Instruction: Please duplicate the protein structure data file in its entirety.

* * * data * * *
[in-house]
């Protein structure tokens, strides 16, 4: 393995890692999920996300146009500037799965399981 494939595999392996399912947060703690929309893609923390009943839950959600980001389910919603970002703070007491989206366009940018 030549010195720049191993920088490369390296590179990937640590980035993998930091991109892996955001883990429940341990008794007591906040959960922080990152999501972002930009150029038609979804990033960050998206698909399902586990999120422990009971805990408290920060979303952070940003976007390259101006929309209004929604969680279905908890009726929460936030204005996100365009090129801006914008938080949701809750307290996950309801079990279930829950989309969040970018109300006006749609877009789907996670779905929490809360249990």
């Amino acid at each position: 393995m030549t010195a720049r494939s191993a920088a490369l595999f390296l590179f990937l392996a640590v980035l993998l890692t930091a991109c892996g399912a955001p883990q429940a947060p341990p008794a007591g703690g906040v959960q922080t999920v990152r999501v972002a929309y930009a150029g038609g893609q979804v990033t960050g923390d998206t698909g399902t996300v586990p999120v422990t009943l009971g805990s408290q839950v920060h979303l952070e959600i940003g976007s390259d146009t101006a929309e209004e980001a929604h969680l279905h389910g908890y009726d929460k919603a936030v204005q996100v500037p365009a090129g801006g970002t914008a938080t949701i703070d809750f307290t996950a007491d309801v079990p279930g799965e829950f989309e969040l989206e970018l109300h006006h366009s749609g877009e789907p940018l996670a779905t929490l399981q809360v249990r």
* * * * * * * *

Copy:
[in-house]
């Protein structure tokens, strides 16, 4: 393995890692999920996300146009500037799965399981 494939595999392996399912947060703690929309893609923390009943839950959600980001389910919603970002703070007491989206366009940018 030549010195720049191993920088490369390296590179990937640590980035993998930091991109892996955001883990429940341990008794007591906040959960922080990152999501972002930009150029038609979804990033960050998206698909399902586990999120422990009971805990408290920060979303952070940003976007390259101006929309209004929604969680279905908890009726929460936030204005996100365009090129801006914008938080949701809750307290996950309801079990279930829950989309969040970018109300006006749609877009789907996670779905929490809360249990």
């Amino acid at each position: 393995m030549t010195a720049r494939s191993a920088a490369l595999f390296l590179f990937l392996a640590v980035l993998l890692t930091a991109c892996g399912a955001p883990q429940a947060p341990p008794a007591g703690g906040v959960q922080t999920v990152r999501v972002a929309y930009a150029g038609g893609q979804v990033t960050g923390d998206t698909g399902t996300v586990p999120v422990t009943l009971g805990s408290q839950v920060h979303l952070e959600i940003g976007s390259d146009t101006a929309e209004e980001a929604h969680l279905h389910g908890y009726d929460k919603a936030v204005q996100v500037p365009a090129g801006g970002t914008a938080t949701i703070d809750f307290t996950a007491d309801v079990p279930g799965e829950f989309e969040l989206e970018l109300h006006h366009s749609g877009e789907p940018l996670a779905t929490l399981q809360v249990r």